The first blog I wrote on our website was about an old McDonald’s cup which I have kept on my desk through the years of Aaron’s addiction and separation from his family. I was just sitting at my desk tonight, the eve of Aaron’s one year sobriety date (May 16), and beheld another memento to which has been on my desk just as long: a picture of Aaron and I from Halloween, 1999.
In the photo, Aaron is dressed up as a cowboy-complete with hat, scarf, western vest, painted on handle bar mustache, whiskers (which I had applied), and a fake black eye. He is sitting beside me on the arm chair of my recliner, with his right arm wrapper around my neck. He was 8 years old, and he was so cute! Me and that little cowboy have always been close. In the picture, we looked inseparable.
Seven years after that picture was taken, drugs entered our lives, and separation became a painful reality. My little cowboy became a drug addict, and the drugs-starting with marijuana, and progressing to cocaine, crack, painkillers, and then heroin-changed everything. Aaron was no longer the same person. As he continued his drug use, he became entangled in the legal system, and would spend literally years in confinement-in juvenile centers, the county jail, and numerous rehab centers. The majority of his teen years were spent away from his family, sad to say.
Having a young teenage son, whom you love, separated from you is a terrible heartache. I can’t tell you how many times Rhonda and I wept for that little cowboy of yesteryear. When he was gone, I would sit at my desk and look at that picture, and wish I could put the video in reverse to return to that time of innocence. I found myself asking, “How did it get to this? How could this happen?” The picture of my little cowboy and I sometimes brought me peace, but sometimes it invoked almost unbearable sorrow. I even tucked it away for a time because I couldn’t bear to look upon it.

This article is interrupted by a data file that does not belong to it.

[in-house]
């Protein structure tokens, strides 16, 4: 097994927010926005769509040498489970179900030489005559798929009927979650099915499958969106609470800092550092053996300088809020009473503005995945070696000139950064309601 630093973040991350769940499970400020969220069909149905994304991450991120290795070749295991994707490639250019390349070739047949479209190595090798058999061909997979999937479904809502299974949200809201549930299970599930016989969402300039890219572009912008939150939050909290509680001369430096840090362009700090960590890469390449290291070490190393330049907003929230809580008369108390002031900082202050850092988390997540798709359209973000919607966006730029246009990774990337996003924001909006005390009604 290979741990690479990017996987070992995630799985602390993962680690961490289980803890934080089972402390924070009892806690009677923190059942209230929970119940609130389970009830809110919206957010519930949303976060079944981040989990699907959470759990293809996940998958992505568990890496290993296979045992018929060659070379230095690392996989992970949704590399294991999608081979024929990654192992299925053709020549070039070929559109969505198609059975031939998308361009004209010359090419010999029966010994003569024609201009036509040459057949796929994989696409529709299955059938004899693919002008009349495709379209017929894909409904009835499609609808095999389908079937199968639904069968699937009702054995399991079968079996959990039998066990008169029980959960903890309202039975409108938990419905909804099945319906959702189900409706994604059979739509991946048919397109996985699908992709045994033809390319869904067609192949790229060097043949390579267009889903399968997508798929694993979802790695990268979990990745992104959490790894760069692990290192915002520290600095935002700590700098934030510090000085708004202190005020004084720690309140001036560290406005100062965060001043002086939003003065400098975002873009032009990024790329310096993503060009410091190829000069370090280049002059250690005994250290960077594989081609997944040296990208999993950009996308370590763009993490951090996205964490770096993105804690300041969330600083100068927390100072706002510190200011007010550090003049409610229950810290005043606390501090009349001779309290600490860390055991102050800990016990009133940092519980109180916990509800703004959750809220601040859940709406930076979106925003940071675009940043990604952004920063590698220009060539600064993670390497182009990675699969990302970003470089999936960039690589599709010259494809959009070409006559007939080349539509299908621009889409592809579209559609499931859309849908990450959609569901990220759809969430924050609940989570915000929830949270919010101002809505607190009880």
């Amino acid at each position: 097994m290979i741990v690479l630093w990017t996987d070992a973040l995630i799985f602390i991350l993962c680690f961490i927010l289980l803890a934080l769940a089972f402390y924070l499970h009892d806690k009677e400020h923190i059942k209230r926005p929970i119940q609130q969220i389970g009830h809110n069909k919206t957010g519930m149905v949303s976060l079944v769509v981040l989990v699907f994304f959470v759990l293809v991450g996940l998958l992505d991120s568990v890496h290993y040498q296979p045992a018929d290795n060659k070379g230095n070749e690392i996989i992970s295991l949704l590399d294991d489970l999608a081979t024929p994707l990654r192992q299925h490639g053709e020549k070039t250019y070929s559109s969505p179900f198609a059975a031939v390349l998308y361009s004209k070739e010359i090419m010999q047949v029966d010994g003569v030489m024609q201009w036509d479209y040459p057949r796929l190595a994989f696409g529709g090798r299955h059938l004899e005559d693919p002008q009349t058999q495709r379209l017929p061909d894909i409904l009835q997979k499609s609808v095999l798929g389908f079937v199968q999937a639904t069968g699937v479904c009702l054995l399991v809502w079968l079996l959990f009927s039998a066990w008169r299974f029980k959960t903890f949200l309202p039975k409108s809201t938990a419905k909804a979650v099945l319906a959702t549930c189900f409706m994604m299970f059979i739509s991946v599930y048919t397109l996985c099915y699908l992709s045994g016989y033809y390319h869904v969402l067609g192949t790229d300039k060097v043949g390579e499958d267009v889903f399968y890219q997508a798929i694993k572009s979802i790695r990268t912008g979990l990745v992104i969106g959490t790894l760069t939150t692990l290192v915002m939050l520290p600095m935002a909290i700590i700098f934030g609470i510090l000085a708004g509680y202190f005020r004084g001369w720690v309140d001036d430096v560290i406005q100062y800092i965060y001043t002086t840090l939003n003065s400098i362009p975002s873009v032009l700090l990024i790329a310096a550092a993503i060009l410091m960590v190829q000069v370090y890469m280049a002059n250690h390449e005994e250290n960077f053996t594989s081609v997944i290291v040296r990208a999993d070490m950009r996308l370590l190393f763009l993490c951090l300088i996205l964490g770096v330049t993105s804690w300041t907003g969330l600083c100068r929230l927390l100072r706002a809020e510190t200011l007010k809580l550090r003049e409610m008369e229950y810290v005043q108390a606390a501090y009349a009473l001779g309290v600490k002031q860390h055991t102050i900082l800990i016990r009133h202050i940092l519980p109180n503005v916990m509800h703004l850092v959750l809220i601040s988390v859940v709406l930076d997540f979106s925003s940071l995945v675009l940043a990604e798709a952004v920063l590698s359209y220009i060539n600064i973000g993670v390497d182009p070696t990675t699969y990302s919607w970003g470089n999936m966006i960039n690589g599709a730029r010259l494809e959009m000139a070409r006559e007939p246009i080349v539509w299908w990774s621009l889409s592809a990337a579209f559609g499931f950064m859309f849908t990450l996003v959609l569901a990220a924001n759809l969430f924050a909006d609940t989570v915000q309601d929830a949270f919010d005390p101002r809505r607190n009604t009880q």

You see, it reached a point in my life where I didn’t think this little cowboy would ever recover…never return. Lengthy periods behind bars did not deter him from returning to heroin. Probation did not faze him. Overdoses and near-death experiences didn’t seem to get his attention. He just kept returning to his addictive behavior. Prison or death seemed probable for my little cowboy and there was nothing I could do about it, except pray.
And then, in 2013, after seven long years of pain and heartache, the miracle began to happen. Aaron checked into Allegiance Recovery Center, a detox program in Jackson, Michigan, and completed the program there. He was assigned a case manager, Dr. Deborah Smith of Wellness InX, who developed a plan for his recovery and, in turn, introduced him to Phil Pavona, the Director of Families Against Narcotics in Ingham County, and he became Aaron’s Recovery Coach. Aaron finally reached the point of wanting it for himself, and to fully give himself to recovery. He began attending Narcotics Anonymous meetings regularly and found a good sponsor who has been very helpful.
As Aaron progressed in his recovery, he began reaching out to try to help other addicts and their families. He developed this website with that intent. He has become an active member of Families Against Narcotics and has shared his story in public on numerous occasions in other cities, speaking before large audiences (not an easy thing to do for a quiet guy).
Most of all, I have noticed that the real Aaron Emerson has returned to us, his family. He treasures his time with loved ones again. He loves being a part of family gatherings. He has regained his passion for sports (Detroit Tigers, Lions, Wings, MSU, UM). He is a sports writer for Mason Today. He is an assistant to our youth leader at New Life Fellowship. Aaron has drawn closer to the Lord, reading his Bible and praying every day.
I thought we had lost that little cowboy, I really did. As portrayed in this precious photo, Aaron sustained many “black eyes” along the way, but to his credit, he rose up from the canvass and fought his way through 365 days of battle, drug and alcohol free. I am very proud of my son, Aaron. Recovery is a daily process, however. The addict is instructed to focus on one day at a time, as recovery is anything but easy. In this past year, Aaron has, with the help of God and caring people in his life, done the seemingly impossible. That little cowboy from 1999 has returned. Our picture remains on my desk, and I remain grateful to God. Congratulations Aaron!
Did You Like This Blog? Sign Up For More:
Enter your email address in the form below to subscribe to our blog. You will get every new blog sent straight to you right when it is posted. It is totally free.
[jetpack_subscription_form show_subscribers_total=0 title=”Subscribe to Our Blog” subscribe_text=”Enter Your Email to Get Our Blogs Sent to You:” subscribe_button=”Sign up now!”]